Monthly Archives: July 2016
There are many basic strategies employed by interior designers for hanging artwork, though none of them are set in stone. The point of having art is to view it, appreciate it and perhaps even be moved by it.
Do not buy art just because it coordinates with your furnishings. Instead, buy art because it’s good art, then tie it in to your room by buying couch cushions or baskets of flowers or fruit that reflect the colors in the artwork.
Hanging art at eye level is the most accepted practice. When you visit a gallery, you will see that the middle of the piece of art is usually about five feet from the bottom of the wall.
To show the artwork’s true colors, experts prefer to use halogen bulbs; they cast a pure light on the art. Always be sure to use the correct hardware for hanging pictures: two picture hooks and wire for each piece.
Sometimes art is simply placed on the floor and leaned against a wall, or it can be placed on a shelf or table as an attractive accent. Big works that have been framed are the best pieces to display in this manner.
A white mat is the best for framing your art. A filet, or an accent mat, can be used behind a white mat to display a sliver of color around your art, if color is what you desire.
Creating a sense of balance is the goal of making an artwork grouping. If the pieces are of various sizes, hang them so the centers of the pictures are in a line, rather than the bottoms or the tops.
Prior to hanging the art on your wall, draw out the grouping or arrange them on your floor just as you would on the wall. Remember the empty space between each piece of work is a very important component of the arrangement.
After you have your artwork pieced together, then you should think about how far apart you are going to place each piece from one another. One and a hlaf inches between your frames is a good rule of thumb when putting photos or prints of the same size together.
Sketching groups like this on paper is especially useful when you are trying to decide on a pattern for the group. To add interest to the arrangement, consider using different shapes and sizes of frames.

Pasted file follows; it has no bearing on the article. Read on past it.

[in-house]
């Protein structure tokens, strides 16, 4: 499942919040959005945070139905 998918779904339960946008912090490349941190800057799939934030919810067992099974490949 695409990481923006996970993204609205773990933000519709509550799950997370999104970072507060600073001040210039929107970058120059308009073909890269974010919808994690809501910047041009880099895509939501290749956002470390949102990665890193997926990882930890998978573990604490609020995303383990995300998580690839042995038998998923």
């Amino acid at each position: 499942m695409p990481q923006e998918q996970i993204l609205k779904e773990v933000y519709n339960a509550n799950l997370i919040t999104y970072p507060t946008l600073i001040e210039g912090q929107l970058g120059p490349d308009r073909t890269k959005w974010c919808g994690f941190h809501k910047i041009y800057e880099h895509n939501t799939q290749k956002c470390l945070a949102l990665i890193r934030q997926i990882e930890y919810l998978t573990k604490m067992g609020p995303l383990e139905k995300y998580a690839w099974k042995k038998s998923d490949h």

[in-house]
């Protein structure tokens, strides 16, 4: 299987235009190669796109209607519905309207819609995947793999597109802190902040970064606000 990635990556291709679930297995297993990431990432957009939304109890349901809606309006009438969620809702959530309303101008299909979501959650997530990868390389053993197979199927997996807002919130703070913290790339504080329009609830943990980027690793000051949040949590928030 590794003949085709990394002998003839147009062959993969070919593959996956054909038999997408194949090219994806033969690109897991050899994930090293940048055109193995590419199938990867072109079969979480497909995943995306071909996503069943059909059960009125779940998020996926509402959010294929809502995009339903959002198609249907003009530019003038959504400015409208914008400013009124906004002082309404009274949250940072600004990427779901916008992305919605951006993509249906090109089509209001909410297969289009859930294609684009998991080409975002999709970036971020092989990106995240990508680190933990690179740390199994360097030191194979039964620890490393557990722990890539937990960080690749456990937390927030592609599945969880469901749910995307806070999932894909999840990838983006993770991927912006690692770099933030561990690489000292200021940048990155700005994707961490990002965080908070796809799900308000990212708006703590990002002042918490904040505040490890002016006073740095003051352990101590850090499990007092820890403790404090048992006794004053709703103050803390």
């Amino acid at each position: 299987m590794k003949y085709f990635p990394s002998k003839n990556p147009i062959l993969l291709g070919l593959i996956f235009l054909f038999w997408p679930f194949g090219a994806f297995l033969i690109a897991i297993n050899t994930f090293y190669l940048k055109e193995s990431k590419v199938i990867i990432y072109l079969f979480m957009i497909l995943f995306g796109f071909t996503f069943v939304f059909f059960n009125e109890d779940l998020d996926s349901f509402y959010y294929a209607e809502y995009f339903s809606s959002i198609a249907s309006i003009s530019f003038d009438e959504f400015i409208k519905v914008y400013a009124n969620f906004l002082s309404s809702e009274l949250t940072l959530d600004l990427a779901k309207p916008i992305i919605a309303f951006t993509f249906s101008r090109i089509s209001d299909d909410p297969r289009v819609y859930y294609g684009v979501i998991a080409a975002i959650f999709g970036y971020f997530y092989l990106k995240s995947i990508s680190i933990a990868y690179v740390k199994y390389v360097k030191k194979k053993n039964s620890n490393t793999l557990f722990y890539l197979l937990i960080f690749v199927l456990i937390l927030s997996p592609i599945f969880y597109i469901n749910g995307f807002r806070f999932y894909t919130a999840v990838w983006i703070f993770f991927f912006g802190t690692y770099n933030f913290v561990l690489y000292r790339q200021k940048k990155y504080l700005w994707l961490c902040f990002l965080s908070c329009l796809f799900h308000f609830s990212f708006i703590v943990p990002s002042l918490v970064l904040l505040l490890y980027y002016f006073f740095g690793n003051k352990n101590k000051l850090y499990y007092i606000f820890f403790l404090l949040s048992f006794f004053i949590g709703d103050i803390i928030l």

Contemporary art looks best in simple frames. Ornately decorative frames look good with traditional and impressionistic artwork.
To make a smaller art piece demand more attention, use a large mat. If you have the time, you should always paint the walls that you are going to show off your art, in different shades of white.
Don’t leave choosing your art till the end of a redecorating or renovating project. Use this as your inspiration for making color and texture choices.
Choosing the perfect piece of art can be time-consuming, expensive and even frustrating. Most professionals will suggest that you find artwork that brings out a visceral reaction for the viewer.
For instance, it can be art from your relatives or acquaintances or art that you discovered in your travels.
For instance, someone from Puerto Rico might choose to display artwork of El Morro; while someone else who was stationed in Ethiopia with the military may choose to display chalk art showing traditional, African villages. While traveling, artists often look for a piece of art that really impacts them.
Mixing and matching frames add interest; there is no rule that each piece must have an identical frame. Just make sure that the frame is not the focal point of the piece.
If you find art at a gallery and aren’t sure if it will work in your home, many galleries will let you pay a deposit and take it home to try it out. To help you find the right art for your home, some galleries will even let you take up to twenty works of art at a time.
Some of the most valuable early artwork comes from a point of time before the Renaissance had begun, and going on through the early Middle Ages, referred to as the period of Gothic art. During this particular time in history, the artwork took on telling narrative stories through pictures, and much of these pieces were Christian and secular in nature. Some of the earliest examples of Gothic art are sculptures found on cathedral and abbey walls, and the first real form of Gothic artwork began as architectural works in fact, even becoming the subject matter for many stained glass windows at the time.